Jurassic Office: Which Dinosaur Manager Are You?
If you are anything like us, you were obsessed with dinosaurs as a child. You laid underneath your blankets with a flashlight in hand, searching through your dino sticker-book, choosing your favorite, and most hated, ancient beasts. You roared at your sister or brother — or yourself in the mirror — stomping around the house for all of 1993 and much of 1994.
According to IMDb, Jurassic Park won three Academy Awards amongst countless other credits and international ribbons for its sound editing, visual effects and acting. It broke cinema records and is the 17th highest grossing film of all time, raking in nearly $1.3 billion (USD).
Now, as we sit in our offices, flipping through dinosaur websites to recall our favorites and remember their characteristics, others are stomping around — our managers.
In honor of our favorite prehistoric animals, we ask, What kind of Jurassic manager are you or which kind of dino does your boss resemble the most?
T-Rex is the most obvious and perhaps, most common leader. It is easy to spot this boss-dino by his ancient style of leading — sheer force and power. You know when he walks in the room because usually, he is bigger than the room. He or she overpowers those around them, even with their presence alone. When you see the water in your glass shaking — run!!
Strengths: T-Rex doesn’t mess around. This fearsome, reptilian boss gets things done. It doesn’t matter if there are trucks, power lines or volcanos, he or she is focused on his goal. The biggest strength for T-Rex managers is that nothing big or small can get in the way of progress.
Weaknesses: You could probably guess (with the popularity of cult hit memes and t-shirts) this one’s weakness is short arms. T-Rex bosses don’t reach out to others. They just can’t. (It’s pretty sad actually). In addition to a T-Rex manager’s lack of people skills, he or she can only see objects when they are moving. So, if things are at a standstill in the company, they likely don’t know what to do next. T-Rex is not good at predicting problems and isn’t prepared with contingency plans. The T-Rex boss is like a big dog, he’s just chasing the next bone.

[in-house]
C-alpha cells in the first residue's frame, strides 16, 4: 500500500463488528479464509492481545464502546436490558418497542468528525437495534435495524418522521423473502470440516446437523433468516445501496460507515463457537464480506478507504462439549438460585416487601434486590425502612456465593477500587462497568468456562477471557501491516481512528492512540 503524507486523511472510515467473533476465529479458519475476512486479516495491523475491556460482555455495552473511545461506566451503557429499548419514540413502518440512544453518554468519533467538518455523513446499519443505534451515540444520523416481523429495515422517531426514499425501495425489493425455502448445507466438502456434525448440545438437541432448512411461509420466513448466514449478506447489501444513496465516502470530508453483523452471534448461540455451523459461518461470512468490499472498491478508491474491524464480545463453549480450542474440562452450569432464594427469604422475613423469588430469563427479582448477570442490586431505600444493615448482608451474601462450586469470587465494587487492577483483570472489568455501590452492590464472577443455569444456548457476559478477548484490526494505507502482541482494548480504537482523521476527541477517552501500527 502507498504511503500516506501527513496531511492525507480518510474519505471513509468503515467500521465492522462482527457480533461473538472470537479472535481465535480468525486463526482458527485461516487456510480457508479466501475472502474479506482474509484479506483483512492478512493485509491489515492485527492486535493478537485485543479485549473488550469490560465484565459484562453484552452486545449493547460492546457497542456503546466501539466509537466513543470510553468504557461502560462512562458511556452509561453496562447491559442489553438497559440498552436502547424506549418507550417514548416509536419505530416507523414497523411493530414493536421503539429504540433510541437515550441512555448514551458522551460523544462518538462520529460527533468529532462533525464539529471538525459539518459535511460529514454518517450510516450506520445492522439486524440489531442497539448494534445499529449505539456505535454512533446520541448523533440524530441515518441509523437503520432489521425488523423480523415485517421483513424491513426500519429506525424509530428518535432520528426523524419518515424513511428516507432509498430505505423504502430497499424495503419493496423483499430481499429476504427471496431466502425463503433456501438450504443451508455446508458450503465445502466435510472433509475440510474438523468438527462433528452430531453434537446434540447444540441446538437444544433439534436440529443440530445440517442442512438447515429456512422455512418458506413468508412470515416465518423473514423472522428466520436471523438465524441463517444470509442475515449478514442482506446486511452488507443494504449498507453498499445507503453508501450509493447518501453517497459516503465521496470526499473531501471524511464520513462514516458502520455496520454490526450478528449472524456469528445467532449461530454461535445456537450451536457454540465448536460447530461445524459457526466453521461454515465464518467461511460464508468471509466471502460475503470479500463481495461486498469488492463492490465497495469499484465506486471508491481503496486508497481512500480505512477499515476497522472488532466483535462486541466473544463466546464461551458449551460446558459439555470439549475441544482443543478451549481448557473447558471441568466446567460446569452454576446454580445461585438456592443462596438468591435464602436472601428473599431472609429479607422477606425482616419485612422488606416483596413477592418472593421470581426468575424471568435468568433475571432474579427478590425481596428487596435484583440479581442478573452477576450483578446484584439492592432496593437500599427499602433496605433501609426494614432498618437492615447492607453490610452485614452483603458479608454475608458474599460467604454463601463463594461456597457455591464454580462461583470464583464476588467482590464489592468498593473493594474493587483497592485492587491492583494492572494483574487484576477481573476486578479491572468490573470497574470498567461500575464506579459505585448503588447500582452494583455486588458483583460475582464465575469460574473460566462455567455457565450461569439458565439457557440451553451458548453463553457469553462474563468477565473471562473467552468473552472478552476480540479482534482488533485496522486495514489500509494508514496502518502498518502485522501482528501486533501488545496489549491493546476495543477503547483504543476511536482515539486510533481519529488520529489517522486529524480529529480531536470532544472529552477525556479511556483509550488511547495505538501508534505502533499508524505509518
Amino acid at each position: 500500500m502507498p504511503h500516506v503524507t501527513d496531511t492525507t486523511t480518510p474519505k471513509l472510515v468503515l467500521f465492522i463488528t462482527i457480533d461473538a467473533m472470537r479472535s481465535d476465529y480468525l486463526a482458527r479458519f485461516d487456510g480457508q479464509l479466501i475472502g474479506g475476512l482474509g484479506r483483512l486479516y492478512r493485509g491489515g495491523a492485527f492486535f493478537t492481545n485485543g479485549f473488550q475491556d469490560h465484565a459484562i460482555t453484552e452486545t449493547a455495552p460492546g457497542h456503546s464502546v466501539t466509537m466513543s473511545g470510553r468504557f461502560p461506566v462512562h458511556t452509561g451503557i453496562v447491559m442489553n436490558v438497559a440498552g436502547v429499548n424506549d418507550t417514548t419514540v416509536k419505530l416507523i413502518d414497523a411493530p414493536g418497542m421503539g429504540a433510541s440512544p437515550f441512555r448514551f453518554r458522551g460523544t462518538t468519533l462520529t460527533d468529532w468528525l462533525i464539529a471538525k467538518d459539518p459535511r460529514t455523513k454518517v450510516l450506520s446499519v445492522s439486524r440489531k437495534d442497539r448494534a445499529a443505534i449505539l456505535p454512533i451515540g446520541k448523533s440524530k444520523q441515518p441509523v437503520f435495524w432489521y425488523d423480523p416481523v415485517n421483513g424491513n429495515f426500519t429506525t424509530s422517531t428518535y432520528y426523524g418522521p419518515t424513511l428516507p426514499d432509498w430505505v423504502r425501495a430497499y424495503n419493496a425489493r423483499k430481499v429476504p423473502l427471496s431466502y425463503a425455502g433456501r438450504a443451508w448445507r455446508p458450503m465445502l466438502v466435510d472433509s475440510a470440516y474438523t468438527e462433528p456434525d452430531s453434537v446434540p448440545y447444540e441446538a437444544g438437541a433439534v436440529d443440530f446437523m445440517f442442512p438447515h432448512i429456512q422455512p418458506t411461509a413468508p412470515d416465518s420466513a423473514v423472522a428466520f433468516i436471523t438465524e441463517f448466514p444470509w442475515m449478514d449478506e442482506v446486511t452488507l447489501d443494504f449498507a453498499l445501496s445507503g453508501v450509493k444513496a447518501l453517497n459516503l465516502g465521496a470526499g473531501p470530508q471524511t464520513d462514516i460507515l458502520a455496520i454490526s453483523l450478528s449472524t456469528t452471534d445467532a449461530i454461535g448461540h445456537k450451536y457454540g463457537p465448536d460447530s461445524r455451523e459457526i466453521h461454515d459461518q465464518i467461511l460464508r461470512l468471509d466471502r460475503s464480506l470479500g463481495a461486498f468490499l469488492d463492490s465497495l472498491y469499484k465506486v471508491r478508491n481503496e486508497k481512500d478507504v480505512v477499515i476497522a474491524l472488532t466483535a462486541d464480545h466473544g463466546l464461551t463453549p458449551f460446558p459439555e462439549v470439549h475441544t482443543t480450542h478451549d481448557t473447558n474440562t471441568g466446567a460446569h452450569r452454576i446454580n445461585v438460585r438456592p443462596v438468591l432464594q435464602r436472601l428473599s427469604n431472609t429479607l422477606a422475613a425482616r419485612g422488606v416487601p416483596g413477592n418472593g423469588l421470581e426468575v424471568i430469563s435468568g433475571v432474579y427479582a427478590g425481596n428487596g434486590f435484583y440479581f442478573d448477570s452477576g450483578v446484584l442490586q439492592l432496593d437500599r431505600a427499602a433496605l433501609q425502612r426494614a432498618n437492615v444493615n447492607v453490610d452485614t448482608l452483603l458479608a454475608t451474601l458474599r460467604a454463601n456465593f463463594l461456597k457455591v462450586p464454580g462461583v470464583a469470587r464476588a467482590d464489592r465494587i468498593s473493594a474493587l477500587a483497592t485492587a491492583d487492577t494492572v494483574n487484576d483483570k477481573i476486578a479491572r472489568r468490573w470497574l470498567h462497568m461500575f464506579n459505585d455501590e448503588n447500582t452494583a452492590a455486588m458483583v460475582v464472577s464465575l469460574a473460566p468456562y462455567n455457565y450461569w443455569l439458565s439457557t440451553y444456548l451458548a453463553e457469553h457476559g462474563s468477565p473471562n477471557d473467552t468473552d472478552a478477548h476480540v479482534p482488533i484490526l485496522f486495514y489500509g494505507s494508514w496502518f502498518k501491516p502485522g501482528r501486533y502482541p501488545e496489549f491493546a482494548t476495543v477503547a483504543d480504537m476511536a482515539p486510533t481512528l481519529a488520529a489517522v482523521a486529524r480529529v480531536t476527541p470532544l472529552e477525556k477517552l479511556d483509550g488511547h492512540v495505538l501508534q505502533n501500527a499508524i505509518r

Perhaps the most intelligent of all dinosaurs, this boss type can be spotted by his frequent display of wit and intelligence. Raptor bosses are people’s people — even if it is because others are intimidated by them, and follow. This manager always has an entourage.
Strengths: When people slam door on a Raptor boss the joke’s on them, because they always find a way to open it (got that reference?) That’s because they are way smarter than they look. Velociraptor bosses are fast, agile and always ready to pounce on every opportunity. They are team players and always perform better in a pack. Raptor managers are as swift as a thief and as sharp as their nails are!
Weaknesses: Raptor guys and girls just can’t do it by themselves. Just the thought of working on a project alone makes these bird-like dinos go weak in the knees. When by themselves, they get their ass kicked quite often. That’s alright though, Raptors don’t always have to win a fight, they can always run away raptor-style!
Tough and indomitable from the outside, but gentle and kind on the inside, Triceratops managers can only be identified when you work closely with them. Don’t judge them by their first impression.
Strengths: These guys have three horns in their face. Nobody wants to mess with them because they are sure-footed and can literally, be taken at face value. They mean what they say and have a multi-horned approach to management. Even a T-Rex would think twice before messing with a Triceratops.
Weaknesses: Triceratops managers always lead with their head not their heart. They are the most stubborn bosses and will not budge if they think they are right.